The surprise arrival of a package, containing a Red Nose Day T-shirt from my friend Dr. P.M. of Cambridge, reminded me that I have yet to write up the impressions from our medical history perambulations from February 2009. The idea was to try one or more of the walks described in Nick Black’s Walking London’s Medical History, take photos, and discuss the positive and negative aspects of the guidebook. For a variety of reasons, this did not go well for two distractible academic persons with diverse interests in British history, architecture, literature, social justice issues, and gardening … and no, not because I kept looking the wrong way and walking in front of buses and lorries (Dr. P.M. made sure I didn’t do that).
We decided to try Walk 3: A Cradle of Reform, starting at King’s Cross/St Pancras tube station. I believe you are meant to stand near the Euston Road exit and read five to six pages of rather small text, with information about infectious disease hospitals of the 19th century (e.g. London Fever Hospital, London Smallpox Hospital). This seemed likely to annoy other people, so we began walking towards the Royal National Throat, Nose, and Ear Hospital, founded by ENT surgeon Lennox Browne in 1874. There are four pages of rather small text on ENT hospitals and on the Royal Free Hospital, founded by William Marsden and originally located in the abandoned barracks of the Light Horse Volunteers on Gray’s Inn Road. The Royal Free Hospital was moved to Hampstead in 1974, and in its place is the expanded Eastman Dental Hospital.
Royal National Throat, Nose, and Ear Hospital
Bored yet? We were. But slightly encouraged by the next set of instructions, we crossed Gray’s Inn Road to enter St. Andrew’s Gardens, bordered in part by the former Alfred Langton’s Nurses’ Home, built by the Royal Free to house its nursing staff.
Entering St. Andrew’s Gardens
This lovely urban refuge, which used to include a graveyard, was established through the Vestry of St. Pancras, and contains a public drinking fountain that provided clean water for the poor in the 19th century. It merits only a short paragraph in the guidebook, which is unfortunate, as it sequesters well-maintained rose gardens, visually interesting stacks of old gravestones, and a connection to the community and history of everyday life in London.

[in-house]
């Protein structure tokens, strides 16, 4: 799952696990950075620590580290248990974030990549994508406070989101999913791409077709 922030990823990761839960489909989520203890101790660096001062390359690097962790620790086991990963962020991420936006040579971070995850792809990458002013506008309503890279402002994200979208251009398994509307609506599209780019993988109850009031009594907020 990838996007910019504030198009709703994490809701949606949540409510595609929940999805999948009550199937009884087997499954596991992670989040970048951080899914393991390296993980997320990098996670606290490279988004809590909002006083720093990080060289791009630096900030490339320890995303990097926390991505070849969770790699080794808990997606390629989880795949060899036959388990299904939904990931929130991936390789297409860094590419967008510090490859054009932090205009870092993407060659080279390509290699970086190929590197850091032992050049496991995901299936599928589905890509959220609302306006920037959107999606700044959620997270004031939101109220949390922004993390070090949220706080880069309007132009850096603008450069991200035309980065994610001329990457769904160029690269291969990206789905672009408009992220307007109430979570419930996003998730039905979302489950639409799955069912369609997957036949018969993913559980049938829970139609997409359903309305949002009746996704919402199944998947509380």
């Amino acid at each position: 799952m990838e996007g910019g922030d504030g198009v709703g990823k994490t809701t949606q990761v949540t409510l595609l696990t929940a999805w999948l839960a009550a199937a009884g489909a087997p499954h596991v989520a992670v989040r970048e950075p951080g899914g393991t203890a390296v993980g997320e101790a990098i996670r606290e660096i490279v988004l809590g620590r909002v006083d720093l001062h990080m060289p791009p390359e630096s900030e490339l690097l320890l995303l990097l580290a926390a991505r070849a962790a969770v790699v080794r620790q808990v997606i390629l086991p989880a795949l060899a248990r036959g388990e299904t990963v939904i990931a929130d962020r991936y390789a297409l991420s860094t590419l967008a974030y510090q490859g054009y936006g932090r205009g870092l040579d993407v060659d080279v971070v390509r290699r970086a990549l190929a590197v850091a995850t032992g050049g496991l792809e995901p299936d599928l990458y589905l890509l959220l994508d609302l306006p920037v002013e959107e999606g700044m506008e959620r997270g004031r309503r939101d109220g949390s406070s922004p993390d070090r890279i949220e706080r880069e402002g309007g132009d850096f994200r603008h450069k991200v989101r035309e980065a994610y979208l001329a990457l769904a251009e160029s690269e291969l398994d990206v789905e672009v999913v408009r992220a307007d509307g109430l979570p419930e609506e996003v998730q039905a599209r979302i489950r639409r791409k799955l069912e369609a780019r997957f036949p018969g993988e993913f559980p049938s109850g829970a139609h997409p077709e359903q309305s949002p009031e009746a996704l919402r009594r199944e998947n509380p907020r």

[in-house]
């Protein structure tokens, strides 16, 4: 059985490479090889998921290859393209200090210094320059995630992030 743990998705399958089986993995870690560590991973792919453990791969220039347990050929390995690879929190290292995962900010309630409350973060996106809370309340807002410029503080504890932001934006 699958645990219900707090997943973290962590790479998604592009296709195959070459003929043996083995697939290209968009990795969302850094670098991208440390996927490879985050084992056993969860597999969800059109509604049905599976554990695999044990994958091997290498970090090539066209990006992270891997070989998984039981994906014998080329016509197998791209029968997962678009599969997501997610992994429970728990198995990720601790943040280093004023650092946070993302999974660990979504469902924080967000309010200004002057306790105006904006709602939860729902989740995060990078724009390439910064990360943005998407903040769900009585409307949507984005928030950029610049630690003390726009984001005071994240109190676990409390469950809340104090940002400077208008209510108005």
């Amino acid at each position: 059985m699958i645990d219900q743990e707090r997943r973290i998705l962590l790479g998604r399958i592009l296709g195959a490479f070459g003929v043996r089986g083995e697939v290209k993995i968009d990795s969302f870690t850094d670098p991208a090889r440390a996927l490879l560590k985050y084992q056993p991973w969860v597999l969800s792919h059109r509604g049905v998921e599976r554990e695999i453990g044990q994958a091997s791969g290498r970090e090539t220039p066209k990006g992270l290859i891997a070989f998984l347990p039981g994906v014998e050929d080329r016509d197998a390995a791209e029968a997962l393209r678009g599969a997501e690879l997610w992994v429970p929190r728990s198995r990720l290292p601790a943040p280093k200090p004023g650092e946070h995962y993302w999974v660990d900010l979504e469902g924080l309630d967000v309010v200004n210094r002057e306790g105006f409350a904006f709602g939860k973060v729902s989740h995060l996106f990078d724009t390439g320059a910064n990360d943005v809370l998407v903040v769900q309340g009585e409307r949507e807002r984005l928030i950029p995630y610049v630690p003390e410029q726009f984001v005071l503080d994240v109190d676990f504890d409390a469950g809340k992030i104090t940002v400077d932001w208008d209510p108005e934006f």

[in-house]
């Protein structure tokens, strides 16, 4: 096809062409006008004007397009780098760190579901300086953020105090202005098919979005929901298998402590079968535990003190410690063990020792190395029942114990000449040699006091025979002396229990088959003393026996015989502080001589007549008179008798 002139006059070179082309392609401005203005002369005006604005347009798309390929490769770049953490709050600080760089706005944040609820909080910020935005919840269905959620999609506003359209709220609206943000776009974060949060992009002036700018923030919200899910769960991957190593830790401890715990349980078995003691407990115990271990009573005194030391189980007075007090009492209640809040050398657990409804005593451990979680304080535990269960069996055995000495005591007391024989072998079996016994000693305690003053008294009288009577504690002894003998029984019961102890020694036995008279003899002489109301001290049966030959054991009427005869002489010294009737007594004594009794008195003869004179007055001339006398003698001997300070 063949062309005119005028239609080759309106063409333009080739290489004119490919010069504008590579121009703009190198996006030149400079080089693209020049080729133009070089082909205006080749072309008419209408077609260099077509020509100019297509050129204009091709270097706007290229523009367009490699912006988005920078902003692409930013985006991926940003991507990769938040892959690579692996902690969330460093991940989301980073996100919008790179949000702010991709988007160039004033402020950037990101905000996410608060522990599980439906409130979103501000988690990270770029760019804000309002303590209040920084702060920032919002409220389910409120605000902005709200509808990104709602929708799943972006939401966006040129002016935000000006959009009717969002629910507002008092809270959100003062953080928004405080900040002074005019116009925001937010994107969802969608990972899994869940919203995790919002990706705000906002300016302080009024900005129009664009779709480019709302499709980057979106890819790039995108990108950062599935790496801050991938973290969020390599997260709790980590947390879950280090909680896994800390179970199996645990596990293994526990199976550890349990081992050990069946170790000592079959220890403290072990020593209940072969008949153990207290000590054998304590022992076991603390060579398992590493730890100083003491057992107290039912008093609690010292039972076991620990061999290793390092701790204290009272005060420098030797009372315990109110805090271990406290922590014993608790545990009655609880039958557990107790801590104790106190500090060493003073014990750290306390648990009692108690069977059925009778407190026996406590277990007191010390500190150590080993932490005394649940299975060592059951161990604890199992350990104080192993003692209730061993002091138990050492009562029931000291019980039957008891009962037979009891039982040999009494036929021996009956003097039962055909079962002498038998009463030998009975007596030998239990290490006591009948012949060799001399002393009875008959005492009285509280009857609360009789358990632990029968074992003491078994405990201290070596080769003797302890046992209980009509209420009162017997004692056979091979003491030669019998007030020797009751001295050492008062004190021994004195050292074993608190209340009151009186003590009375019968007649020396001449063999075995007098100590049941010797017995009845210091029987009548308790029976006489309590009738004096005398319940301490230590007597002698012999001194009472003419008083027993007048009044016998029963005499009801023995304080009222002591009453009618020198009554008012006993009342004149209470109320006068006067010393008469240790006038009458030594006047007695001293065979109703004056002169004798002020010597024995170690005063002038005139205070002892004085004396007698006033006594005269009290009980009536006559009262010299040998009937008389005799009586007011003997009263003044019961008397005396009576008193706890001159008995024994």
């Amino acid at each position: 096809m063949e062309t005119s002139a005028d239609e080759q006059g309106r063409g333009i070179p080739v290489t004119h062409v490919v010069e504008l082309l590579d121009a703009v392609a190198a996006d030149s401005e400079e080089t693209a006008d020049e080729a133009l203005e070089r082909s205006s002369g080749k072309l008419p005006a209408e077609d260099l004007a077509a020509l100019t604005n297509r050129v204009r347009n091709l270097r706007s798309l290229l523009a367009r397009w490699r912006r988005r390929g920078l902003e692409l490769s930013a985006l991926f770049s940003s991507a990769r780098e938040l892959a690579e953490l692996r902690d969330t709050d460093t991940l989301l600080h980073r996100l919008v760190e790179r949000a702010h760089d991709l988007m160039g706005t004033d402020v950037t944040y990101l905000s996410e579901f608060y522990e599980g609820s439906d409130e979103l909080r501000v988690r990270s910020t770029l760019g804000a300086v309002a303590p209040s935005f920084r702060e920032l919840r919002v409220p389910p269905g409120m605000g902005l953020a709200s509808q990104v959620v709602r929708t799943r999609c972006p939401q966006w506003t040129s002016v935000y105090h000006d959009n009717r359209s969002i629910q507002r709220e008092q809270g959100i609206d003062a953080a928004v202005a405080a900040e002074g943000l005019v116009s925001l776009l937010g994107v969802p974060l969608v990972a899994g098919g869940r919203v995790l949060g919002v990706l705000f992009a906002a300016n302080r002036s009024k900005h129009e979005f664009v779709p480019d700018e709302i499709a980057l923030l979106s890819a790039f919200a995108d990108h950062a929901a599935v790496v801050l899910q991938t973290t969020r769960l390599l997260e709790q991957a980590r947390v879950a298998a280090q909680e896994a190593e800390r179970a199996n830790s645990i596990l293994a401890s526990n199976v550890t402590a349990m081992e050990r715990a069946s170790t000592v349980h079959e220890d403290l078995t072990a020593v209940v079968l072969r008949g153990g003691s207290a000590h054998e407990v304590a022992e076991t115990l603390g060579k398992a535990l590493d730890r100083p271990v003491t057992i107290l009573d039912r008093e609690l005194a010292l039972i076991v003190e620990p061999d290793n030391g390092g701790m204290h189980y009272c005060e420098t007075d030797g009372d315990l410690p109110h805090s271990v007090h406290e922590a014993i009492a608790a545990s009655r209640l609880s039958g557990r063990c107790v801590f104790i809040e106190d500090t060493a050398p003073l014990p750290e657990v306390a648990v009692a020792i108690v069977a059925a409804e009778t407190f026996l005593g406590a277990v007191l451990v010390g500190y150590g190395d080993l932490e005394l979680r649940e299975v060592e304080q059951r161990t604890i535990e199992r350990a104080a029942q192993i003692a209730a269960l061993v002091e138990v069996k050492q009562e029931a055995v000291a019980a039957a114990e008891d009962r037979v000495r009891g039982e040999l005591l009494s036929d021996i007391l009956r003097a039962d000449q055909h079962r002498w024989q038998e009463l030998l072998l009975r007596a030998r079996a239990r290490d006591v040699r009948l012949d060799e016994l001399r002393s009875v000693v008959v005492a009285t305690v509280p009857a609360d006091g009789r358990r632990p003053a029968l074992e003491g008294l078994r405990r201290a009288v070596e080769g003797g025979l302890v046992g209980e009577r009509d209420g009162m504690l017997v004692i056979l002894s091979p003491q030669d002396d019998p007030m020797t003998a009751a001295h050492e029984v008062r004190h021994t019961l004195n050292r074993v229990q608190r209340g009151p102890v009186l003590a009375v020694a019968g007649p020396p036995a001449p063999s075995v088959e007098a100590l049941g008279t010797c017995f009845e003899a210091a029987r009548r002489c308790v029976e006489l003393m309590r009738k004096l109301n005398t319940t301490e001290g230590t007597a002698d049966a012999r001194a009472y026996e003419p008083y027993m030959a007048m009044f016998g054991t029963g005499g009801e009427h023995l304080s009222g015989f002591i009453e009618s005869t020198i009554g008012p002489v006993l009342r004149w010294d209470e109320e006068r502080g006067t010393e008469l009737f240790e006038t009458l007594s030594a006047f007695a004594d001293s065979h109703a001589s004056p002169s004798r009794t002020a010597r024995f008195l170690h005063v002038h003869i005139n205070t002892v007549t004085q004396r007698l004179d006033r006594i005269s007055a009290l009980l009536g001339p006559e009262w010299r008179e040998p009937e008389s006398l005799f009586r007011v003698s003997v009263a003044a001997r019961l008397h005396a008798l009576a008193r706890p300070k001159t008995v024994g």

Public drinking fountain, St. Andrew’s Gardens
Old gravestones, St. Andrew’s Gardens
On to Calthorpe Street, and there were 22 more pages of photos and squintingly tiny text for this particular walking tour. Our enthusiasm for following the tour to the letter was waning, and there were many fascinating sidetracks and photographic opportunities. We had started to stray from the route described in the guidebook, and several of its negatives had become apparent to us:
1. The map for each walk is tiny, cross streets and sites of interest are not marked, and the page is difficult to access repeatedly (I would have added a sticky tab on the map page). There is no obvious distinction made between existing buildings on former medical use sites, hospitals, and actual medical sites still in use.
2. Even with two literate and possibly over-educated people, it was difficult to follow the map and the extensive text. I think an outline version, embedded with the map on two full facing pages (or on a fold-out) would work better; the detailed history could be presented elsewhere.
We continued to Coram’s Fields, which has an interesting social justice history that I’ll save for the next installment. And as foreshadowing for our getting completely off track, I’ll mention that we also walked through an urban community garden project and took photos there.
To be continued ….